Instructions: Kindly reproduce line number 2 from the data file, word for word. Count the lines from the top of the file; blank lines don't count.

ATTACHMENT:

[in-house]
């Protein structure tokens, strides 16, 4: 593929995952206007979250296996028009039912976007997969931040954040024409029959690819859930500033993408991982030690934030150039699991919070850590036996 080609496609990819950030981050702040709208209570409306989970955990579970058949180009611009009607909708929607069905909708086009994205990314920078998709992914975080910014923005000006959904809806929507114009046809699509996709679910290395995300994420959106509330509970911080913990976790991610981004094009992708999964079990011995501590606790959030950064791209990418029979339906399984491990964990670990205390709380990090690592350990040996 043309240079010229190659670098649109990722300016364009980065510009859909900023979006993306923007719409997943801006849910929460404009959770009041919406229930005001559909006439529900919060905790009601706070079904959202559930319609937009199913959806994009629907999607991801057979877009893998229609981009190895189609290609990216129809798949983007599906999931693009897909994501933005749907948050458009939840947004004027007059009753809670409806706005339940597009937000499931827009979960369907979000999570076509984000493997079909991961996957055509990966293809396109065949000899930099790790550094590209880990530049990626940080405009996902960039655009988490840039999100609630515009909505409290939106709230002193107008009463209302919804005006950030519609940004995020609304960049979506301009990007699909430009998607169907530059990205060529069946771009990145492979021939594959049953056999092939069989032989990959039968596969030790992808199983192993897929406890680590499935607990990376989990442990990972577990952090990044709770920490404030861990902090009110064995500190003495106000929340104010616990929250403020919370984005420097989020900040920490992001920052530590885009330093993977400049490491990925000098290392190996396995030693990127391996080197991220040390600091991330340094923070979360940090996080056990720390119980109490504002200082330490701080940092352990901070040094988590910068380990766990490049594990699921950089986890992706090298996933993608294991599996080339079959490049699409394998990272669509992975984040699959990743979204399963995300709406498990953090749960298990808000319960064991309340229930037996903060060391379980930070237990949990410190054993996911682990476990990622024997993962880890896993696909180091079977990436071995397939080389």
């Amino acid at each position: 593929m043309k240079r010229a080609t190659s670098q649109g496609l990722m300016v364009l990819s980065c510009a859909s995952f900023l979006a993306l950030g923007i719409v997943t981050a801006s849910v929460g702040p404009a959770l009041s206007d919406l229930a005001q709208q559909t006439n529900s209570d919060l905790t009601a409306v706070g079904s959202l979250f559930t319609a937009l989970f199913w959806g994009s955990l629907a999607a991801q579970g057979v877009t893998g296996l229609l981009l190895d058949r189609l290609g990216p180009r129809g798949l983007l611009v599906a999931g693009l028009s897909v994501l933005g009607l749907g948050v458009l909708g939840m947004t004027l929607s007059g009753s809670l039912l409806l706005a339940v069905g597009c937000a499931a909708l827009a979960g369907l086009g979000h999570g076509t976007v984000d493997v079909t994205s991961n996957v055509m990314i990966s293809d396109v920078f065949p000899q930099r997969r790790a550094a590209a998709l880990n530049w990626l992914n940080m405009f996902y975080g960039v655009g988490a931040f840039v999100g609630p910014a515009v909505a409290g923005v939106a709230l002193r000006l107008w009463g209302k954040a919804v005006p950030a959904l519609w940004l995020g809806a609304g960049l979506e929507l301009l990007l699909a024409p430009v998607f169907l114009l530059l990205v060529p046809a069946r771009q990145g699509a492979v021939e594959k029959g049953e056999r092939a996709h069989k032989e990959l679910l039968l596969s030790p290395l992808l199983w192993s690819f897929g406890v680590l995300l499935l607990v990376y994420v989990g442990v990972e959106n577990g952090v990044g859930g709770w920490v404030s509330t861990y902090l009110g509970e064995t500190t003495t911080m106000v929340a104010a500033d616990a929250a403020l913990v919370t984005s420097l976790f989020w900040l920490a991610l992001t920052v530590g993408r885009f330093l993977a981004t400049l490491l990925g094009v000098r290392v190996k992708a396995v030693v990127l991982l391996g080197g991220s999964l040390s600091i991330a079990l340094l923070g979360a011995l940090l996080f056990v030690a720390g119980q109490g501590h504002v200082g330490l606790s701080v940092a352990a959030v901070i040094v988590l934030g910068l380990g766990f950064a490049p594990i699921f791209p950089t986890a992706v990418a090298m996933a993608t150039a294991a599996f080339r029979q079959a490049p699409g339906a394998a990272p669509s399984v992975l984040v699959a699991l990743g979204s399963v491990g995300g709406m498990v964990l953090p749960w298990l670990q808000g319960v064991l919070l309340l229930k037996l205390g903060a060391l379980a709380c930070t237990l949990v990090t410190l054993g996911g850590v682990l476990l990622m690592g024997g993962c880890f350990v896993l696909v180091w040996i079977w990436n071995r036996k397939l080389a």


């Protein structure tokens, strides 16, 4: 593929995952206007979250296996028009039912976007997969931040954040024409029959690819859930500033993408991982030690934030150039699991919070850590036996 080609496609990819950030981050702040709208209570409306989970955990579970058949180009611009009607909708929607069905909708086009994205990314920078998709992914975080910014923005000006959904809806929507114009046809699509996709679910290395995300994420959106509330509970911080913990976790991610981004094009992708999964079990011995501590606790959030950064791209990418029979339906399984491990964990670990205390709380990090690592350990040996 043309240079010229190659670098649109990722300016364009980065510009859909900023979006993306923007719409997943801006849910929460404009959770009041919406229930005001559909006439529900919060905790009601706070079904959202559930319609937009199913959806994009629907999607991801057979877009893998229609981009190895189609290609990216129809798949983007599906999931693009897909994501933005749907948050458009939840947004004027007059009753809670409806706005339940597009937000499931827009979960369907979000999570076509984000493997079909991961996957055509990966293809396109065949000899930099790790550094590209880990530049990626940080405009996902960039655009988490840039999100609630515009909505409290939106709230002193107008009463209302919804005006950030519609940004995020609304960049979506301009990007699909430009998607169907530059990205060529069946771009990145492979021939594959049953056999092939069989032989990959039968596969030790992808199983192993897929406890680590499935607990990376989990442990990972577990952090990044709770920490404030861990902090009110064995500190003495106000929340104010616990929250403020919370984005420097989020900040920490992001920052530590885009330093993977400049490491990925000098290392190996396995030693990127391996080197991220040390600091991330340094923070979360940090996080056990720390119980109490504002200082330490701080940092352990901070040094988590910068380990766990490049594990699921950089986890992706090298996933993608294991599996080339079959490049699409394998990272669509992975984040699959990743979204399963995300709406498990953090749960298990808000319960064991309340229930037996903060060391379980930070237990949990410190054993996911682990476990990622024997993962880890896993696909180091079977990436071995397939080389």